Background-Adrenergic activation is an important determinant of outcomes in chronic heart failure. Adrenergic activity is regulated in part by prejunctional α2C-adrenergic receptors (ARs), which exhibit genetic variation in humans. Bucindolol is a novel β-AR blocking agent that also lowers systemic norepinephrine and thus is also a sympatholytic agent. This study investigated whether α2C-AR polymorphisms affect sympatholytic effects of bucindolol in patients with heart failure. Methods and Results-In the β-Blocker Evaluation of Survival Trial, adrenergic activation was estimated by systemic venous norepinephrine measured at baseline, 3 months, and 12 months posttreatment in patients treated with placebo or bucindolol. In the β-Blocker Evaluation of Survival Trial AR polymorphism substudy, DNA was collected from 1040 of the 2708 randomized patients, and α2C-AR gene polymorphisms (α2C Del322-325 or the wild-type counterpart) were measured by polymerase chain reaction and gel electrophoresis. Patients who were α2C Del carriers (heterozygotes or homozygotes) exhibited a much greater sympatholytic response to bucindolol (decrease in norepinephrine at 3 months of 153 ±57 pg/mL, P=0.012 compared with placebo versus decrease of 50± 13 pg/mL in α2C wild type, P=0.0005 versus placebo; P=0.010 by interaction test). α2C Del carriers had no evidence of a favorable survival benefit from bucindolol (mortality compared with placebo hazard ratio, 1.09; 95% CI, 0.57 to 2.08; P=0.80), whereas bucindolol-treated subjects who were wild type for the α2C-AR had a 30% reduction in mortality (hazard ratio, 0.70; 95% CI, 0.51 to 0.96; P=0.025). Conclusions-In the β-Blocker Evaluation of Survival Trial AR polymorphism substudy, the norepinephrine lowering and clinical therapeutic responses to bucindolol were strongly influenced by α2C receptor genotype.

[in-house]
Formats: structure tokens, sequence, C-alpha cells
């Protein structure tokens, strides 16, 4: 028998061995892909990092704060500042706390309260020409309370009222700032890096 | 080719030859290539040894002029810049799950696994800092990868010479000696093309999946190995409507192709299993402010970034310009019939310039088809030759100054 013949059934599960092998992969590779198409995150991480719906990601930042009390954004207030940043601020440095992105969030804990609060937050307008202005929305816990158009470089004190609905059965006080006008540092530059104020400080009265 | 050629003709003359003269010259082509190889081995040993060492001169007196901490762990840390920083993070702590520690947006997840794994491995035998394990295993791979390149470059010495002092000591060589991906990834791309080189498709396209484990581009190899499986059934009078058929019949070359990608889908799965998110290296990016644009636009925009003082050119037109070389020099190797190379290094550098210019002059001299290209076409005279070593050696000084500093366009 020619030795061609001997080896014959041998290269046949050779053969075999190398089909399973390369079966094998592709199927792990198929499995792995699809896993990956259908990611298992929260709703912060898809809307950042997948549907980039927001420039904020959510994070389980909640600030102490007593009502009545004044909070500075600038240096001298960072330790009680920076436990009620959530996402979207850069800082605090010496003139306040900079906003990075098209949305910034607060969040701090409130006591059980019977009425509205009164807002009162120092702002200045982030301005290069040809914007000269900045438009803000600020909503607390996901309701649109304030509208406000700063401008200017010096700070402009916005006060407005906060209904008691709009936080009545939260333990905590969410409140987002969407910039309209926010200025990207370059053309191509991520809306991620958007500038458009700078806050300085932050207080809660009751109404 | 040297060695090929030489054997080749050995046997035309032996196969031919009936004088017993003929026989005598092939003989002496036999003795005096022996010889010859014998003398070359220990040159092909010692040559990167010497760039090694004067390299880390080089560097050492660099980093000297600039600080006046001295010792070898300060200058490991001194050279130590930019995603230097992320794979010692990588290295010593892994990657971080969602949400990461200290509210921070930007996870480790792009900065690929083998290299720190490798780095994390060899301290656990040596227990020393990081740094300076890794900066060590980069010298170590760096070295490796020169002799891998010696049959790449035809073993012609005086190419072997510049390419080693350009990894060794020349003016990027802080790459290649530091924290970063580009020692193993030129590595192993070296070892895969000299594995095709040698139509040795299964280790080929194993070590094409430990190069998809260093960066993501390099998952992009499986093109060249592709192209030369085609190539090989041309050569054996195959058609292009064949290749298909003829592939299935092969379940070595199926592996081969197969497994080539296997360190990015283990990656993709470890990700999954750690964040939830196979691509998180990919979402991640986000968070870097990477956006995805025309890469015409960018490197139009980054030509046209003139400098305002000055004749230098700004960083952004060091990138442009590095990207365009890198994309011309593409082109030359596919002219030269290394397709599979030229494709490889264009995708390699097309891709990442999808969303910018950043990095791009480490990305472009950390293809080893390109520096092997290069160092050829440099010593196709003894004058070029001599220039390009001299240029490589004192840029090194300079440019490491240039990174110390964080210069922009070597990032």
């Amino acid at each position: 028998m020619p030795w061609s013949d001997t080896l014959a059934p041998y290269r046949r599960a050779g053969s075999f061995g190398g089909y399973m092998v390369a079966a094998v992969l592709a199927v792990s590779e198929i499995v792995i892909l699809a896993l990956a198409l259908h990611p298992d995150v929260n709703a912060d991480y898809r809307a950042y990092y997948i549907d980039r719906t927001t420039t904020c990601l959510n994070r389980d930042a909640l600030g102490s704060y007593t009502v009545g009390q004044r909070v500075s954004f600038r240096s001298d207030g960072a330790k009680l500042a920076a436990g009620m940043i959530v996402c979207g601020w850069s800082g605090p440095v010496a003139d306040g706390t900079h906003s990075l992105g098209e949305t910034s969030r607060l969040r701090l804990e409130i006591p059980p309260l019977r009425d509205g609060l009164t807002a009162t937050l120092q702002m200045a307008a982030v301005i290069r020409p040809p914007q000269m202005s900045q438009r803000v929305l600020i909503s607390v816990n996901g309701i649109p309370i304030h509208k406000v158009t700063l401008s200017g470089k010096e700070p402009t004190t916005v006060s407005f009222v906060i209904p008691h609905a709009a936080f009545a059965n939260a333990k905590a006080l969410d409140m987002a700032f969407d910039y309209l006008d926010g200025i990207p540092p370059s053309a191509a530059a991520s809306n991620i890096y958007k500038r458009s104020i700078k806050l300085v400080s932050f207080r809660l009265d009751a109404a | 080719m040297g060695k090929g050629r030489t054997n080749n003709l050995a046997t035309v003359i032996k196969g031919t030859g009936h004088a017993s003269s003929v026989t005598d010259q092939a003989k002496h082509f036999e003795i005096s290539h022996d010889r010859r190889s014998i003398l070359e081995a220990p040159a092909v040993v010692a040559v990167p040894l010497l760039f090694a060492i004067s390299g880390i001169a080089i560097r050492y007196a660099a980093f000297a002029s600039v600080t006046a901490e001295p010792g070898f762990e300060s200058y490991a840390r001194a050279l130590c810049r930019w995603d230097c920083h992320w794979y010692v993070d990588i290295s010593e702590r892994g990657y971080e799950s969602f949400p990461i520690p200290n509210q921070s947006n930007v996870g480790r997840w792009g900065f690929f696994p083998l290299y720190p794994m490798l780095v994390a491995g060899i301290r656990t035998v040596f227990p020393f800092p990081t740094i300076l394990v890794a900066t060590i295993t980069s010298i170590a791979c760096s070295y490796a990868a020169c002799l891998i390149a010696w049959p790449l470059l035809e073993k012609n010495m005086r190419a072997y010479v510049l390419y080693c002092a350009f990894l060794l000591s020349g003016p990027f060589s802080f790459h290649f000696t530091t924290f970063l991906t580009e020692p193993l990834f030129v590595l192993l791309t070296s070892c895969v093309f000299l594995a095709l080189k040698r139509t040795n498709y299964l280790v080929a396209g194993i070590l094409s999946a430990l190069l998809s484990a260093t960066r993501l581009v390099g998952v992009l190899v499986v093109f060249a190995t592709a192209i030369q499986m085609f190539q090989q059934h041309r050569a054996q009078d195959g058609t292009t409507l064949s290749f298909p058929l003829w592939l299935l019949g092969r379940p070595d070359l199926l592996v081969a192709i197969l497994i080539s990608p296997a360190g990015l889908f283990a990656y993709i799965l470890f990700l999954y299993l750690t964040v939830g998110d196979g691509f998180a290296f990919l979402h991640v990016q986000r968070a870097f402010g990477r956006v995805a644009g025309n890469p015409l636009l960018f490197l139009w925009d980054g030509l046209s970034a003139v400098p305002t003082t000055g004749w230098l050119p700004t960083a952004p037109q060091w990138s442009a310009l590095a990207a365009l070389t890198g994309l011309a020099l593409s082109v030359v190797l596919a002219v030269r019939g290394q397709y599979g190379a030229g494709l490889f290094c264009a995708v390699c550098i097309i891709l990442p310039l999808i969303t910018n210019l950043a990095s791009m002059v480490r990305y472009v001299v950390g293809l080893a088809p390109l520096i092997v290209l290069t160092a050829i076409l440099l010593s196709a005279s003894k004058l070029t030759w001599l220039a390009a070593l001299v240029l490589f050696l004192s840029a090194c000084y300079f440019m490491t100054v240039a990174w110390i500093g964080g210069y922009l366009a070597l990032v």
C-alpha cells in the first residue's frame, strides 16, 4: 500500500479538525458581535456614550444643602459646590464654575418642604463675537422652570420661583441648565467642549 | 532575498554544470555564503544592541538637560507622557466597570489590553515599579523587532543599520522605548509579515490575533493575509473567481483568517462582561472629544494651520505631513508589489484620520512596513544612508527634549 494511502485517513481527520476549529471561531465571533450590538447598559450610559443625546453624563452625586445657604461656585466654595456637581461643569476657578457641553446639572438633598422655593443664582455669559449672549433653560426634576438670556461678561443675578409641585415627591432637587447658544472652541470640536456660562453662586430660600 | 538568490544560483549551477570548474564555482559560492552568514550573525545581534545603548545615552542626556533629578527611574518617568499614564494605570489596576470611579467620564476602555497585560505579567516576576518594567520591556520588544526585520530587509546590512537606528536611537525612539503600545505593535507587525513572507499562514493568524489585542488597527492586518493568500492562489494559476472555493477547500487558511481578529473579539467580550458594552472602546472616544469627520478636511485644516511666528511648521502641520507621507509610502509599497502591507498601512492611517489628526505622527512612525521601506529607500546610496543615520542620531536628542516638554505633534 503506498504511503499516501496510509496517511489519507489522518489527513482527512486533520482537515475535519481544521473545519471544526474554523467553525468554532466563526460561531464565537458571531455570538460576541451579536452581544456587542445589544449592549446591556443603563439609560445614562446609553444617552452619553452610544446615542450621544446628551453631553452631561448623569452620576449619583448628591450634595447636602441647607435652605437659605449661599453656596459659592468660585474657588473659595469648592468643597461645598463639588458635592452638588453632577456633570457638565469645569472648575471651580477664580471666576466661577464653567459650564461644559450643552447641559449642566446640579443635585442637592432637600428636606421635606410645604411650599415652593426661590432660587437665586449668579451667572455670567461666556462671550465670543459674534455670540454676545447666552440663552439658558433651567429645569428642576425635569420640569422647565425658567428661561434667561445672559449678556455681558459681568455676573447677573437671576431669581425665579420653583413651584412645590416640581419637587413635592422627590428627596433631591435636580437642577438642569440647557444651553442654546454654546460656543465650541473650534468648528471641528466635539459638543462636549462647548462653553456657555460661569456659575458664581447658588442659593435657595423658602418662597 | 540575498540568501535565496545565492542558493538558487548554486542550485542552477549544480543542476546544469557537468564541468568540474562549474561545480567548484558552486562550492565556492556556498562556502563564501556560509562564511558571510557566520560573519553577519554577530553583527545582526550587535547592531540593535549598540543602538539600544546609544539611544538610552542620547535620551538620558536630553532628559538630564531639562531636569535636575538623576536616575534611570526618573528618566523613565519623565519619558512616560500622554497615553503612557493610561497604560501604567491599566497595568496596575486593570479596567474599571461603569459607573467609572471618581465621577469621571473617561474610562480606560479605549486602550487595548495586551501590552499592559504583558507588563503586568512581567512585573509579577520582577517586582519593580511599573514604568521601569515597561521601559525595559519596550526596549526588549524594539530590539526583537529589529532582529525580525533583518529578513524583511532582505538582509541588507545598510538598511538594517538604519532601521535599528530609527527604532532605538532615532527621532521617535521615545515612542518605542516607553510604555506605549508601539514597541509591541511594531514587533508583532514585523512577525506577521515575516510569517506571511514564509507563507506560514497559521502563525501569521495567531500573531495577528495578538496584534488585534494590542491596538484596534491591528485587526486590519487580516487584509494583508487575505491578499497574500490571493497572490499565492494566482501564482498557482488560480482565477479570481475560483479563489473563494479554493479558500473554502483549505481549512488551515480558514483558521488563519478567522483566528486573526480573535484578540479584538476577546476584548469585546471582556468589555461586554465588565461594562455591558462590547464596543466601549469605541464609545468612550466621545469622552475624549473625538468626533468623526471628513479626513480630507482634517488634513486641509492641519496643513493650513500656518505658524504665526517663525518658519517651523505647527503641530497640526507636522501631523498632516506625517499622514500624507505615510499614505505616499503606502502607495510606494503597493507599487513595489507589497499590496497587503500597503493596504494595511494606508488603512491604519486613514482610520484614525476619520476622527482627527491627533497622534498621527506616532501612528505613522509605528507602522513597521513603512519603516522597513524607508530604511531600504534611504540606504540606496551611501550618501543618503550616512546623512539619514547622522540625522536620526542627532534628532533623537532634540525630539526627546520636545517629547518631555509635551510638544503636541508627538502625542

|Original language||English (US)|
|Number of pages||8|
|Journal||Circulation: Heart Failure|
|State||Published - Jan 2010|
- Heart failure
ASJC Scopus subject areas
- Cardiology and Cardiovascular Medicine